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I took a look the domains being used for the consent and saw an interesting JavaScript name: 'messagingWithoutDetection.js'. Looking into it more, I found the documentation [1], there is this disgusting paragraph:

> The Dialogue Javascript communicates with the Sourcepoint messaging server on a subdomain of the site. The benefit of doing that is to allow messaging cookies to be “first party” and thus, circumventing Safari’s web browser Intelligent Tracking Prevention (ITP). This creates a discrete messaging channel between the publisher’s messaging subdomain and the Dialogue messaging server. Once you have created the subdomain, you should create a DNS CNAME record to direct traffic to the Sourcepoint messaging endpoint message<account id>.sp-prod.net where the account id refers to you account ID in the Sourcepoint user interface

Luckily uBlock Origin now supports blocking on CNAME records and PiHole is rolling support out for it as well. I maintain a blocklist that I use with the PiHole: https://www.github.developerdan.com/hosts/

[1] https://documentation.sourcepoint.com/web-implementation/sou...

dnscrypt-proxy is already supporting CNAME blocking and full domain based blocking (*.adhost.com), something that is still missing in Pi-Hole.

Pi-Hole does support regex and wildcard based blocking

regex is _extremely_ resource inefficient and should not be used with large sets of rules. Dnsmasqs domain redirecting feature (address=/adhost.com/#) is not supported by pihole.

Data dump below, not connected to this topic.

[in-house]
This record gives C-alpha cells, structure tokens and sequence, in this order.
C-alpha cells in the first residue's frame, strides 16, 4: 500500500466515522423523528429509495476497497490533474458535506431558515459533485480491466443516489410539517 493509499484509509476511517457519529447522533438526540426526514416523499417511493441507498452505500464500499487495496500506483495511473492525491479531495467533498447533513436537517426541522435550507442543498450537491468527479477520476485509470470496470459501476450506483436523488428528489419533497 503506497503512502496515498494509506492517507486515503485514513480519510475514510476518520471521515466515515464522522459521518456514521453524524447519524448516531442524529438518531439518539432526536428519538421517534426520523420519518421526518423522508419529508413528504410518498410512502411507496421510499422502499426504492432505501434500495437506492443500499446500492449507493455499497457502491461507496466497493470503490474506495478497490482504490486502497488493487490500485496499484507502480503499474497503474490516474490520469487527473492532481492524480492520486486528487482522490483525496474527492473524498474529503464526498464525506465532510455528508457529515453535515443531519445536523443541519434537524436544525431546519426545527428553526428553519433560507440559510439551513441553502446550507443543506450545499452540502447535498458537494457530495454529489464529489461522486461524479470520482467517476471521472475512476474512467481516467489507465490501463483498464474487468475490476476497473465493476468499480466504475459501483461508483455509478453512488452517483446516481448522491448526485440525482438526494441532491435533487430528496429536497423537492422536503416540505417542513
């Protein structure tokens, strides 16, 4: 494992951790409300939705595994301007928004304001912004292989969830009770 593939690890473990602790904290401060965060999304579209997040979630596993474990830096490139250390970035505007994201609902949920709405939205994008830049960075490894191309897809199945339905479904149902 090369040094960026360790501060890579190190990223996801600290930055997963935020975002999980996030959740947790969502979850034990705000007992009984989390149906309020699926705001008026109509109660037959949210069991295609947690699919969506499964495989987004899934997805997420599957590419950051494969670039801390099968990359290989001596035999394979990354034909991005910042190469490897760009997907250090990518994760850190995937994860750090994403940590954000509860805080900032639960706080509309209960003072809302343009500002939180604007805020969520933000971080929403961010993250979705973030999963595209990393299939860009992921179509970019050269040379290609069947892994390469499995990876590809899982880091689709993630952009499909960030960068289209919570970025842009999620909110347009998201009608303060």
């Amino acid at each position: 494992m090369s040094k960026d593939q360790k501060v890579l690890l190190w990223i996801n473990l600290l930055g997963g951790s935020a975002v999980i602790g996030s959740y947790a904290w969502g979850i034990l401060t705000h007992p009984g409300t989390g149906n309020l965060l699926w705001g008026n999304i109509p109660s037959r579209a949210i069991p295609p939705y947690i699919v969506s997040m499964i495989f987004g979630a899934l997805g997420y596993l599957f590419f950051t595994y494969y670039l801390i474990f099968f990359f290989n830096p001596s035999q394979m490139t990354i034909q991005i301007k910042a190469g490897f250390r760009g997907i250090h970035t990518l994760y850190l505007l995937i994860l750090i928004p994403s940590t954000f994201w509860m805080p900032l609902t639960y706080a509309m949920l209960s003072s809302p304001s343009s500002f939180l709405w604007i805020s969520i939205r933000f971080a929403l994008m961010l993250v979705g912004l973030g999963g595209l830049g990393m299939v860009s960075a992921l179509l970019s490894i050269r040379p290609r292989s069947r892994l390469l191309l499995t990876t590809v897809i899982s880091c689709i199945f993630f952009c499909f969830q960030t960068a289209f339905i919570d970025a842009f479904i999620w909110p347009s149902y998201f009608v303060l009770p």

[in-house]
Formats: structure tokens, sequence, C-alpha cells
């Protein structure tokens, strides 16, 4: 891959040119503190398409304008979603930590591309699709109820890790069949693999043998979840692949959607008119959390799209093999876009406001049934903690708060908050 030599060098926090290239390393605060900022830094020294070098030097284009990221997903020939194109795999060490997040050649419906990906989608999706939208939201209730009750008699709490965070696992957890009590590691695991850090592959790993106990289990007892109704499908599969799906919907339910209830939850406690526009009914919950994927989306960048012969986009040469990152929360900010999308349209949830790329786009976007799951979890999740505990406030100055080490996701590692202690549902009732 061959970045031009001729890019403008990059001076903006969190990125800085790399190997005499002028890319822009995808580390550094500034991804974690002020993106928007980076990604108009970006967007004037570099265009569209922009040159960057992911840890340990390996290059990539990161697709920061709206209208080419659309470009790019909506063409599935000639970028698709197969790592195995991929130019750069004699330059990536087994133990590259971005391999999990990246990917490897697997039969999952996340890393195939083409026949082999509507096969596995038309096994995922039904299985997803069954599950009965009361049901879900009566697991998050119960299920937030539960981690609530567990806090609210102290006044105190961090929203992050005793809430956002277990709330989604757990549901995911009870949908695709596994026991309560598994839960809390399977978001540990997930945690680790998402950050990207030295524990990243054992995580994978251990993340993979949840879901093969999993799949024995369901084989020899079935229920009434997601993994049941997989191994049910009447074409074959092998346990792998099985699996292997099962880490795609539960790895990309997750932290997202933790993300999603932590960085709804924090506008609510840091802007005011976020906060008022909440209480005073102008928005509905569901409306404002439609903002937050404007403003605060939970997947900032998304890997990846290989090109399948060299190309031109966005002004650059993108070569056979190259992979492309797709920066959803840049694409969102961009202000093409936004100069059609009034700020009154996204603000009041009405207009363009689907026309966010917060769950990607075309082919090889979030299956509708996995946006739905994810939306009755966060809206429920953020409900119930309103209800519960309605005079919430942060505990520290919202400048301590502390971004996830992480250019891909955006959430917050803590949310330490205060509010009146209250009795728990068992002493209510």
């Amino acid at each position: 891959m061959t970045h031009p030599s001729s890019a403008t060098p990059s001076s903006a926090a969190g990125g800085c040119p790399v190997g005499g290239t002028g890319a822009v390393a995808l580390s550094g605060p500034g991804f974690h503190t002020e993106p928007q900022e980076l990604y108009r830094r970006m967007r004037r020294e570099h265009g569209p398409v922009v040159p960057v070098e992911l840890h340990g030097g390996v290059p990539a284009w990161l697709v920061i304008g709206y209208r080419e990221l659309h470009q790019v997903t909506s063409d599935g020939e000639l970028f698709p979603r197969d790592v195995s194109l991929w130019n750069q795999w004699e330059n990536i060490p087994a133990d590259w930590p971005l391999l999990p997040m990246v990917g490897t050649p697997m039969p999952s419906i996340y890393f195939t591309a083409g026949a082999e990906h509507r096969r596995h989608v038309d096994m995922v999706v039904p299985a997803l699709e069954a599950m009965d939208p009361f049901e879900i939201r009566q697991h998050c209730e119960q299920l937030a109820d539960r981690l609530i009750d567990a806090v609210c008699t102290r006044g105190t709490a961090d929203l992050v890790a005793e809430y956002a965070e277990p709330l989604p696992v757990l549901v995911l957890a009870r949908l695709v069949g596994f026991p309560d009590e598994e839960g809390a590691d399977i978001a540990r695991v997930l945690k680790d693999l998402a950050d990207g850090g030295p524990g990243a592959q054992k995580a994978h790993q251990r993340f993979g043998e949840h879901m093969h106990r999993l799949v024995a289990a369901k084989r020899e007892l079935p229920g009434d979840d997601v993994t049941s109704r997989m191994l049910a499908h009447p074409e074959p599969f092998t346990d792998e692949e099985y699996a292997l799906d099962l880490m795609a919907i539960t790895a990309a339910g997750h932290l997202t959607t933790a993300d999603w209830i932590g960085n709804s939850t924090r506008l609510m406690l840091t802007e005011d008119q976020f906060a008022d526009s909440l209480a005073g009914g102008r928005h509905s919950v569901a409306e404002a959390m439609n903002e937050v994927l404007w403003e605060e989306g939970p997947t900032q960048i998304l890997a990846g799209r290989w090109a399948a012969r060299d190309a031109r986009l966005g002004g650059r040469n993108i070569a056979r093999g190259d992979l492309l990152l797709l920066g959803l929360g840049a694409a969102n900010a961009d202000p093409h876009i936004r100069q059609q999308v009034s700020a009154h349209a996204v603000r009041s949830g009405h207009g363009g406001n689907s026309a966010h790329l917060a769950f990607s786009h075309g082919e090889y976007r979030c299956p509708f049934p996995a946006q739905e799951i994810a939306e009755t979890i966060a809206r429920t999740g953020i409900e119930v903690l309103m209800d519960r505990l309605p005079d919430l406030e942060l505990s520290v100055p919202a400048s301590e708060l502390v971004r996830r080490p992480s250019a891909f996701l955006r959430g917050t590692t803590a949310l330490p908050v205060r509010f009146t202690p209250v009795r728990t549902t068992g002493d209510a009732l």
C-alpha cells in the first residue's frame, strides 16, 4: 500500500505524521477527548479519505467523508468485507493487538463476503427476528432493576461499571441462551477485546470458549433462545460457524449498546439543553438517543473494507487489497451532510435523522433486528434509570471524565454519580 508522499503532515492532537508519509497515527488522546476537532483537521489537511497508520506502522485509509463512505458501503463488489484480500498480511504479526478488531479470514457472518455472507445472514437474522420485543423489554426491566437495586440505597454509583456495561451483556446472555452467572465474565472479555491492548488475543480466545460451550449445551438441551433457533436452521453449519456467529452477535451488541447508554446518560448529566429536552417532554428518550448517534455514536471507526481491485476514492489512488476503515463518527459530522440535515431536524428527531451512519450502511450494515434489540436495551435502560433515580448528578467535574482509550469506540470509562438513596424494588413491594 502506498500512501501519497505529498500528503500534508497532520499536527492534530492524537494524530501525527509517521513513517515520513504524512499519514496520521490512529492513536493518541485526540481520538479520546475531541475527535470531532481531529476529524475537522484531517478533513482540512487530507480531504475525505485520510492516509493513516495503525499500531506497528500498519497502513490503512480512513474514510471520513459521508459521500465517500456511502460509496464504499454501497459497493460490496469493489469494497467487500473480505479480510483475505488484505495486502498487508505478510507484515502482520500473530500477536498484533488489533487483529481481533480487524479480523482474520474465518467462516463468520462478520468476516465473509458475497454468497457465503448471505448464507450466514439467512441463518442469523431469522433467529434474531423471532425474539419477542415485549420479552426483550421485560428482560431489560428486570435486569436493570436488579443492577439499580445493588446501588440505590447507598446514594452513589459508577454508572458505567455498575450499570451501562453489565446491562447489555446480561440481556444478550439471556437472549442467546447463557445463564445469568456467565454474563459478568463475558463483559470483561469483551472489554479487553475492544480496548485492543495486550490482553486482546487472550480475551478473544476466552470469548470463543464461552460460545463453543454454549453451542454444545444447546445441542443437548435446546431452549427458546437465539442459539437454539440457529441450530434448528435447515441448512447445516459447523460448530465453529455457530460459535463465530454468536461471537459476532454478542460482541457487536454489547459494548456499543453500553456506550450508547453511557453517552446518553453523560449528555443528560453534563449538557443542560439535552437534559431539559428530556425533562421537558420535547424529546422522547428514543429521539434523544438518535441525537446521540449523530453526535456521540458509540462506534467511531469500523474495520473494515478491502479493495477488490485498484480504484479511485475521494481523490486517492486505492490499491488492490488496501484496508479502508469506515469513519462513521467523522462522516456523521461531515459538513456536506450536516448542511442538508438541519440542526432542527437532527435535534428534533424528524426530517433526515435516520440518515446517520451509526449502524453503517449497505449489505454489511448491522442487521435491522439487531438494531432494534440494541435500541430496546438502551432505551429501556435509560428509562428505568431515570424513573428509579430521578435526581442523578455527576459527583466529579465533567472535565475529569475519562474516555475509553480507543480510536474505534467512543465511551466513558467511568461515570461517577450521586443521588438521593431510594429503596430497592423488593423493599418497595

Is there any other way to wildcard block full domains in Pi-Hole?

Look for example in your list: d41.co, admaster.com.cn, mixmarket.biz chances are extremely slim that all (current) hostnames of those type of domains are currently being blocked.

It is resource inefficient, which is why PiHole supports it, but does not allow you to subscribe to list containing regex, as that would quickly make it unusable. I'm not sure how Dnsmasqs would be accomplishing this feature without some sort of pattern matching logic - which would have the same inefficiencies. Basically O(N) where N is the number of domains/patterns that should be blocked. There could certainly be a cache to keep track of matched/unmatched queries, but I would imagine with the modern web the average case would still be very close to O(N). Just speculation.

Dnsmasq 'address=' function is just a substr() call, which is as fast as 'normal' hostname blocking (host == "adhost.com"). No regex magic is required there.

You are not able to block something like 'ads.%.adhost.com', but only (prepending wildcard) '%.ads.adhost.com', which in practice will cover almost all scenarios where random subdomains are used by adhosts.

Pihole uses a forked version of dnsmasq they named 'Pi-hole FTL engine'. I don't believe there are any features of dnsmasq that cannot be used with the PiHole - but how to configure it to work alongside of PiHole might not be as obvious.

It is possible to use this feature 'in' Pi-Hole, see: https://github.com/notracking/hosts-blocklists/wiki/Install-...

If the regex rules do not require backreferences, it should be possible to implement them in such a way that they run in constant time with respect to the number of rules.

<pedantry> Regex with backreferences isn't really regex at all, in that it no longer corresponds to the regular languages. </pedantry>

> regex is _extremely_ resource inefficient

No, it's not. Is there something wrong with their implementation?

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